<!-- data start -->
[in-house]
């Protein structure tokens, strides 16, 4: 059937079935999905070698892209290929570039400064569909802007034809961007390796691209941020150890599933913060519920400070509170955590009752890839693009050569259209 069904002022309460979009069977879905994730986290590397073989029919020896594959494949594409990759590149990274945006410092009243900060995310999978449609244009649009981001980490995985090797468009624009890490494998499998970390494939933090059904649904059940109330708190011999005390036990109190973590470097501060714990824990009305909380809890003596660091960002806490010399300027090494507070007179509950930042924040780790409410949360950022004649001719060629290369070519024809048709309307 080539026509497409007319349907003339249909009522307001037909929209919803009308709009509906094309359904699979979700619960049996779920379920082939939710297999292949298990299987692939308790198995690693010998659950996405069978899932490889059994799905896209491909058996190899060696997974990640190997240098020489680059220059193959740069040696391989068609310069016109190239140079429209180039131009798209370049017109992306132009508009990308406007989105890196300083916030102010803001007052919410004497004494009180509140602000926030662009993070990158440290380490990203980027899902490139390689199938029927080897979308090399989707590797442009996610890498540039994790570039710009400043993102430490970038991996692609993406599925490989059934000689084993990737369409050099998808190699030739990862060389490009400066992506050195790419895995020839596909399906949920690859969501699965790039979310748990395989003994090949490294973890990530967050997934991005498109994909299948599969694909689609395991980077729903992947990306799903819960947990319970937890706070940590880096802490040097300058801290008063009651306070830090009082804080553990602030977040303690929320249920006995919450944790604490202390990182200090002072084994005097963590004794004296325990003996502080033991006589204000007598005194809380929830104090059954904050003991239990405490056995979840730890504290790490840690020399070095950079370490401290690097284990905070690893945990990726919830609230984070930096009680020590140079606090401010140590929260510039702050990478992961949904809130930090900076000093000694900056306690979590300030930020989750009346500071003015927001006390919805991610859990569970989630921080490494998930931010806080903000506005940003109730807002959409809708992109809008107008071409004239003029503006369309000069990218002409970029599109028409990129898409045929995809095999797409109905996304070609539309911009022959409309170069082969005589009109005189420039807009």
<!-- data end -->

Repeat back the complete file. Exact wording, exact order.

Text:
[in-house]
């Protein structure tokens, strides 16, 4: 059937079935999905070698892209290929570039400064569909802007034809961007390796691209941020150890599933913060519920400070509170955590009752890839693009050569259209 069904002022309460979009069977879905994730986290590397073989029919020896594959494949594409990759590149990274945006410092009243900060995310999978449609244009649009981001980490995985090797468009624009890490494998499998970390494939933090059904649904059940109330708190011999005390036990109190973590470097501060714990824990009305909380809890003596660091960002806490010399300027090494507070007179509950930042924040780790409410949360950022004649001719060629290369070519024809048709309307 080539026509497409007319349907003339249909009522307001037909929209919803009308709009509906094309359904699979979700619960049996779920379920082939939710297999292949298990299987692939308790198995690693010998659950996405069978899932490889059994799905896209491909058996190899060696997974990640190997240098020489680059220059193959740069040696391989068609310069016109190239140079429209180039131009798209370049017109992306132009508009990308406007989105890196300083916030102010803001007052919410004497004494009180509140602000926030662009993070990158440290380490990203980027899902490139390689199938029927080897979308090399989707590797442009996610890498540039994790570039710009400043993102430490970038991996692609993406599925490989059934000689084993990737369409050099998808190699030739990862060389490009400066992506050195790419895995020839596909399906949920690859969501699965790039979310748990395989003994090949490294973890990530967050997934991005498109994909299948599969694909689609395991980077729903992947990306799903819960947990319970937890706070940590880096802490040097300058801290008063009651306070830090009082804080553990602030977040303690929320249920006995919450944790604490202390990182200090002072084994005097963590004794004296325990003996502080033991006589204000007598005194809380929830104090059954904050003991239990405490056995979840730890504290790490840690020399070095950079370490401290690097284990905070690893945990990726919830609230984070930096009680020590140079606090401010140590929260510039702050990478992961949904809130930090900076000093000694900056306690979590300030930020989750009346500071003015927001006390919805991610859990569970989630921080490494998930931010806080903000506005940003109730807002959409809708992109809008107008071409004239003029503006369309000069990218002409970029599109028409990129898409045929995809095999797409109905996304070609539309911009022959409309170069082969005589009109005189420039807009």